• The ECB should create a public version of the tool it uses to provide an overview of the supervision of Eurozone banks, the SSM Supervisory Dashboard Pilot. This will allow the public to assess whether ECB banking supervision is achieving its objectives.
  • The ECB should be the official “lender of last resort” to all significant Eurozone banks under its supervision, taking over this role from national central banks. This will simplify the process and thereby increase both transparency and accountability.



  • The ECB should overhaul its whistleblowing framework, adopting a clearly identifiable and public whistleblowing policy, which sets out in detail how reports will be investigated and includes the option to report anonymously. It should also follow best practices to encourage prospective whistleblowers to come forward.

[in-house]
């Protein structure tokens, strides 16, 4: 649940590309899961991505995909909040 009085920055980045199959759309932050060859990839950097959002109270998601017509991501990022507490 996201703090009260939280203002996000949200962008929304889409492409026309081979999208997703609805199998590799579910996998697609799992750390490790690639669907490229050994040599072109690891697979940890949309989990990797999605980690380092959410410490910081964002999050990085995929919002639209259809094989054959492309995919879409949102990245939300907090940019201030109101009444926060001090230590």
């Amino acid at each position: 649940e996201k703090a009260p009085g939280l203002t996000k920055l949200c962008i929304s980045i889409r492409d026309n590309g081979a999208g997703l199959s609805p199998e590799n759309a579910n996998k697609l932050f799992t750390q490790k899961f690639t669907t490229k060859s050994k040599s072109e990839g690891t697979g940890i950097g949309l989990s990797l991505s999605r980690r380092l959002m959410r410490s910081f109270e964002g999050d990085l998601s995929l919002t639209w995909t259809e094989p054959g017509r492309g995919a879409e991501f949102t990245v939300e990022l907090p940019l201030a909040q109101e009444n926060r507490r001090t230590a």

• Members of the ECB Governing Council and senior ECB officials should be subject to a cooling-off period of two years, as foreseen in the EU Staff Regulation and the soon to be adopted Code of Conduct of European Commissioners. A formal and transparent procedure should be instituted to assess post-office employment for senior ECB executives, overseen by the Ethics Committee, rather than the Executive Board.
  • Members of the Governing Council and in particular the Executive Board should file public declarations of interests and assets.
  • The five-member Audit Committee currently consists exclusively of former or current central bank governors and (vice) presidents. Bringing in at least one outside member would strengthen the capacity of the Committee to perform its important control function.

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Two sides of the same coin? Independence and accountability of the European Central Bank

Transparency International EU’s in-depth study looks into the ECB’s balance between its expanded mandate, its unrivaled independence, and its accountability. It analyses the transparency provisions, which may compensate a lack of democratic control, and the ECB’s integrity framework, making far-reaching recommendations.